5 Tactics for Turning New Bartenders Into Long-Term Employees

From sharing P&L reports to establishing rigorous apprentice structures—how top bar operators assemble teams as the cocktail industry grows

Cure bar
The Cure team, from left to right: Christina Rando, Turk Dietrich, Neal Bodenheimer, Liz Kelley, Ryan Gannon, Colin Bugbee, Morgan Sullivan and Alexandra Anderson. Photo by Randy Schmidt.

Sooner or later, every bar owner hires out of desperation. Those doing the hiring—managers and proprietors alike—just want to find good people, people who fit into the establishment’s culture, give great service, and care about their work. But is hiring a chicken-or-egg situation: Do long-term employees result from the right hiring decision, or does the right training and culture engage new hires and transform them into company stalwarts?

A decade ago, the burgeoning craft cocktail movement was characterized by remarkably rapid innovation and knowledge development. Since then, that movement has matured into a respected branch of the food and beverage industry—the James Beard Foundation Awards even added an award for outstanding bar program in 2013. 

A side effect of the rapid growth of the cocktail industry is that owners and managers frequently struggle to find the right bar staff; experienced cocktail bartenders often bounce between jobs, and the effort involved in training someone new to making drinks can be substantial. Increasingly, operators have determined that the best long-term strategy for their companies features the creation of robust recruiting and training programs. Here, several experienced employers from across the country share five of their best tactics for building a dedicated, engaged staff. 

Hiring Personality over Expertise

In the past, cocktail bartending positions were often filled by the applicants who possessed the most knowledge and command of esoteric Prohibition-era recipes. These days, hiring decisions are increasingly focused on a candidate’s personality, how the person will fit in with the company’s culture, and the potential hire’s outlook and attitude.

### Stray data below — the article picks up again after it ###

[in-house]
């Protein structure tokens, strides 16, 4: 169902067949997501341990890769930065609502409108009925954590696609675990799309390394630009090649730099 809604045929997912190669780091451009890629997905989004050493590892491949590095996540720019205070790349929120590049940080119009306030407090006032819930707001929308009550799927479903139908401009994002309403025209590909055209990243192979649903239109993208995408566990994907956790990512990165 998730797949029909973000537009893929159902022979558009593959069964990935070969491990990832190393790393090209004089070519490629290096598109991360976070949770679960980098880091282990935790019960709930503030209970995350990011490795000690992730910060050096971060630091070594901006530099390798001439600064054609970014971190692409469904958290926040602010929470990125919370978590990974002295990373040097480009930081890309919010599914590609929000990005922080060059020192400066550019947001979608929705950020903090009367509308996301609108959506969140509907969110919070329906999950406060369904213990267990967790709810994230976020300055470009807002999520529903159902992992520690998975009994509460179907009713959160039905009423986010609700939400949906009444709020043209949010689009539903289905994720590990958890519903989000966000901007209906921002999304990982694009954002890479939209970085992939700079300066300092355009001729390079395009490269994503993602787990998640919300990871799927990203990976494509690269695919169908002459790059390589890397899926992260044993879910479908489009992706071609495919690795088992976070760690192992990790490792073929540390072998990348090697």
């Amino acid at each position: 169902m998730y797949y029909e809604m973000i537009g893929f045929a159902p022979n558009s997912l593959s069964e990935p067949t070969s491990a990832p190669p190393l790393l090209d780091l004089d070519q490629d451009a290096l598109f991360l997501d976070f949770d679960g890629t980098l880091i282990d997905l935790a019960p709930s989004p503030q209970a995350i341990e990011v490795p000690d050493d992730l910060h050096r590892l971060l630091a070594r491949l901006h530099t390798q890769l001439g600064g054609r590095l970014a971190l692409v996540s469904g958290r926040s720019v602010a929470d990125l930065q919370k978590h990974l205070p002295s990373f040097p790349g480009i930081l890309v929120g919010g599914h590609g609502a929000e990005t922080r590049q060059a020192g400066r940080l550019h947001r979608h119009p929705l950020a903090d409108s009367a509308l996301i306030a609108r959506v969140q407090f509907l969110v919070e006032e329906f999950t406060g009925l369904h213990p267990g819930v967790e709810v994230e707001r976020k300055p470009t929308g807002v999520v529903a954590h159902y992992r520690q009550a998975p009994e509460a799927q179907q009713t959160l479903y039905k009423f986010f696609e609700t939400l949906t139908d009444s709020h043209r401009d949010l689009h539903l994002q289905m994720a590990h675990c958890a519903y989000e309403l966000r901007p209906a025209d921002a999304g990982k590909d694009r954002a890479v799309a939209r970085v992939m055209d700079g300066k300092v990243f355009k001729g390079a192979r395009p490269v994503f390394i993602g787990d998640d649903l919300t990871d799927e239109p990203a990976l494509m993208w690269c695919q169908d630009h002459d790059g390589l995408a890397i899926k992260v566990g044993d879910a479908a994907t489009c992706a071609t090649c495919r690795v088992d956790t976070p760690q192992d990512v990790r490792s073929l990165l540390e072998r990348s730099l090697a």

Consider the industry’s common saying: “You can teach anyone how to make drinks, but you can’t teach them not to be a jerk.”

“I usually don’t even ask about [an applicant’s] cocktail or spirits knowledge,” says Danny Shapiro, an owner of Scofflaw and other cocktail bars in Chicago. Shapiro noted that if an applicant does have cocktail experience, he doesn’t weigh that very heavily in his decision making. Instead, he gauges prospective hires for warmth, courtesy, and empathy.

At Death & Co., a New York City bar that’s preparing to open its third location, in Los Angeles, the hiring team completely revamped its interview process before it opened its Denver location. An applicant begins the interview with an online survey that asks a number of professional and personal questions designed to gauge a person’s cultural fit. “It usually takes people 45 minutes or more [to complete],” says David Kaplan, the bar’s founder and owner, “but it [can demonstrate if] they’re a serious applicant.”  

After the online questionnaire, potential hires move on to an in-person interview. On passing that stage, they’re invited to a group interview. Partway through the group interview, prospects are split into teams and compete in a brief game that incorporates critical thinking and teamwork. This allows Death & Co. management to evaluate candidates not just as individuals but as part of a group; management can see how they work together, solve problems, and relate interpersonally. 

Left: Meaghan Dorman (photo courtesy of Dear Irving). Right: David Kaplan (photo courtesy of Death & Co.).

Demonstrating Hospitality Expectations

Businesses have different expectations, styles, and cultures, so it’s important to make sure that a new hire is correctly aligned with a particular company. As part of Scofflaw’s training, new employees spend two hours sitting at the bar as customers during peak times on a busy night. Shapiro’s goal is for new staff to see the flow of service from the customer’s point of view, and to observe and note the ways in which staff effectively produce drinks at speed during a rush.